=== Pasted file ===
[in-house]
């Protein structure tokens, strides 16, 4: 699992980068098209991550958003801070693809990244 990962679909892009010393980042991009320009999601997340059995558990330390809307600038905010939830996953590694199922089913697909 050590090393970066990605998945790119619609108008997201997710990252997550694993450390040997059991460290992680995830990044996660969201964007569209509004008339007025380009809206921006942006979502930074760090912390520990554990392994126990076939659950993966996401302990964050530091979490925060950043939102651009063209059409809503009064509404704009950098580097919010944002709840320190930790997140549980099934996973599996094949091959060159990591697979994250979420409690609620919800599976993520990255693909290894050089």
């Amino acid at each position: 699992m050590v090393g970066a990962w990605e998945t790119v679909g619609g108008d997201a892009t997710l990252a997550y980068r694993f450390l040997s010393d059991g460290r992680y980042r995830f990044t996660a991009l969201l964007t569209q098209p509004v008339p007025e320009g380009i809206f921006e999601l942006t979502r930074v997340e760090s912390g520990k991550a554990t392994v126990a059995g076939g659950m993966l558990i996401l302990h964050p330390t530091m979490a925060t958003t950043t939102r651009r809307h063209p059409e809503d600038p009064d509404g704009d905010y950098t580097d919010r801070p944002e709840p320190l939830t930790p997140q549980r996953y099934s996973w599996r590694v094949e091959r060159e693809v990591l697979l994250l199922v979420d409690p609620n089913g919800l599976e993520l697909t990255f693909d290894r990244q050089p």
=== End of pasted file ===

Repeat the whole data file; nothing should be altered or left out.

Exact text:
[in-house]
């Protein structure tokens, strides 16, 4: 699992980068098209991550958003801070693809990244 990962679909892009010393980042991009320009999601997340059995558990330390809307600038905010939830996953590694199922089913697909 050590090393970066990605998945790119619609108008997201997710990252997550694993450390040997059991460290992680995830990044996660969201964007569209509004008339007025380009809206921006942006979502930074760090912390520990554990392994126990076939659950993966996401302990964050530091979490925060950043939102651009063209059409809503009064509404704009950098580097919010944002709840320190930790997140549980099934996973599996094949091959060159990591697979994250979420409690609620919800599976993520990255693909290894050089």
């Amino acid at each position: 699992m050590v090393g970066a990962w990605e998945t790119v679909g619609g108008d997201a892009t997710l990252a997550y980068r694993f450390l040997s010393d059991g460290r992680y980042r995830f990044t996660a991009l969201l964007t569209q098209p509004v008339p007025e320009g380009i809206f921006e999601l942006t979502r930074v997340e760090s912390g520990k991550a554990t392994v126990a059995g076939g659950m993966l558990i996401l302990h964050p330390t530091m979490a925060t958003t950043t939102r651009r809307h063209p059409e809503d600038p009064d509404g704009d905010y950098t580097d919010r801070p944002e709840p320190l939830t930790p997140q549980r996953y099934s996973w599996r590694v094949e091959r060159e693809v990591l697979l994250l199922v979420d409690p609620n089913g919800l599976e993520l697909t990255f693909d290894r990244q050089p």